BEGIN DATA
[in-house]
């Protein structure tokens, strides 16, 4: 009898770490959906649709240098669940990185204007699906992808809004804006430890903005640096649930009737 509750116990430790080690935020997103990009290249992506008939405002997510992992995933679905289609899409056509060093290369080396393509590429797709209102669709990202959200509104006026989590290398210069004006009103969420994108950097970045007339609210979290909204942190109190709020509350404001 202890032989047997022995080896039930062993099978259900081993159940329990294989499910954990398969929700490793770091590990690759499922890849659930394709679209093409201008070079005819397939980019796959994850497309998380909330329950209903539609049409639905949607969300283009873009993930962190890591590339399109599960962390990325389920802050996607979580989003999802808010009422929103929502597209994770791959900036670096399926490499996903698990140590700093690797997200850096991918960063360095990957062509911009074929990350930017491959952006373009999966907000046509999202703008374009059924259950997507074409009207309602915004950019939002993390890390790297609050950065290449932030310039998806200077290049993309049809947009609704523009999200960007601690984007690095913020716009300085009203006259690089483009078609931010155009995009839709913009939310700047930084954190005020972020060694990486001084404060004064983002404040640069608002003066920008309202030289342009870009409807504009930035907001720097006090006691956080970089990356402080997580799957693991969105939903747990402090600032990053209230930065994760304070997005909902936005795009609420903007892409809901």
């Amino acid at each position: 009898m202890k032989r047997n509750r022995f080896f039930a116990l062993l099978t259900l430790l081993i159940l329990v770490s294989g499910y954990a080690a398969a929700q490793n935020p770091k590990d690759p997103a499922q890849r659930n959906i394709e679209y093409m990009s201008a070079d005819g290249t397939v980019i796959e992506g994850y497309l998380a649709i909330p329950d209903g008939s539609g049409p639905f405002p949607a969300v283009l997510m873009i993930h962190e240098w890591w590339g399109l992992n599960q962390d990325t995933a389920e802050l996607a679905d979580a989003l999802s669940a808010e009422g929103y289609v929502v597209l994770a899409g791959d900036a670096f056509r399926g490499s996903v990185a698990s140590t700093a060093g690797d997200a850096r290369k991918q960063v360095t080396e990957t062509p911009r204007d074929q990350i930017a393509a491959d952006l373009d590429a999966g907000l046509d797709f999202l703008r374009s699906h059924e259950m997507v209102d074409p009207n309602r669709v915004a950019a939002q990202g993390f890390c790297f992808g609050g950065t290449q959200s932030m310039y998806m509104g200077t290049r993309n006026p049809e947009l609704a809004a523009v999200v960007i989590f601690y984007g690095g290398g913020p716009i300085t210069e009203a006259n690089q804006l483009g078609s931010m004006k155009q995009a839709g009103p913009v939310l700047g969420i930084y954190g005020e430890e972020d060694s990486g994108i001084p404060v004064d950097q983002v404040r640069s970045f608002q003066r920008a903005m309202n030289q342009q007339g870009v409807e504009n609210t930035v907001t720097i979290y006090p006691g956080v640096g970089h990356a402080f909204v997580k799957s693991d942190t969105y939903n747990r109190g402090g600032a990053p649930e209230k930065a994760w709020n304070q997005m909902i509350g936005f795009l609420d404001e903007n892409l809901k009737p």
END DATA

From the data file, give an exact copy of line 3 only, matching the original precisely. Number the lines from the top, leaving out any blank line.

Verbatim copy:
């Amino acid at each position: 009898m202890k032989r047997n509750r022995f080896f039930a116990l062993l099978t259900l430790l081993i159940l329990v770490s294989g499910y954990a080690a398969a929700q490793n935020p770091k590990d690759p997103a499922q890849r659930n959906i394709e679209y093409m990009s201008a070079d005819g290249t397939v980019i796959e992506g994850y497309l998380a649709i909330p329950d209903g008939s539609g049409p639905f405002p949607a969300v283009l997510m873009i993930h962190e240098w890591w590339g399109l992992n599960q962390d990325t995933a389920e802050l996607a679905d979580a989003l999802s669940a808010e009422g929103y289609v929502v597209l994770a899409g791959d900036a670096f056509r399926g490499s996903v990185a698990s140590t700093a060093g690797d997200a850096r290369k991918q960063v360095t080396e990957t062509p911009r204007d074929q990350i930017a393509a491959d952006l373009d590429a999966g907000l046509d797709f999202l703008r374009s699906h059924e259950m997507v209102d074409p009207n309602r669709v915004a950019a939002q990202g993390f890390c790297f992808g609050g950065t290449q959200s932030m310039y998806m509104g200077t290049r993309n006026p049809e947009l609704a809004a523009v999200v960007i989590f601690y984007g690095g290398g913020p716009i300085t210069e009203a006259n690089q804006l483009g078609s931010m004006k155009q995009a839709g009103p913009v939310l700047g969420i930084y954190g005020e430890e972020d060694s990486g994108i001084p404060v004064d950097q983002v404040r640069s970045f608002q003066r920008a903005m309202n030289q342009q007339g870009v409807e504009n609210t930035v907001t720097i979290y006090p006691g956080v640096g970089h990356a402080f909204v997580k799957s693991d942190t969105y939903n747990r109190g402090g600032a990053p649930e209230k930065a994760w709020n304070q997005m909902i509350g936005f795009l609420d404001e903007n892409l809901k009737p």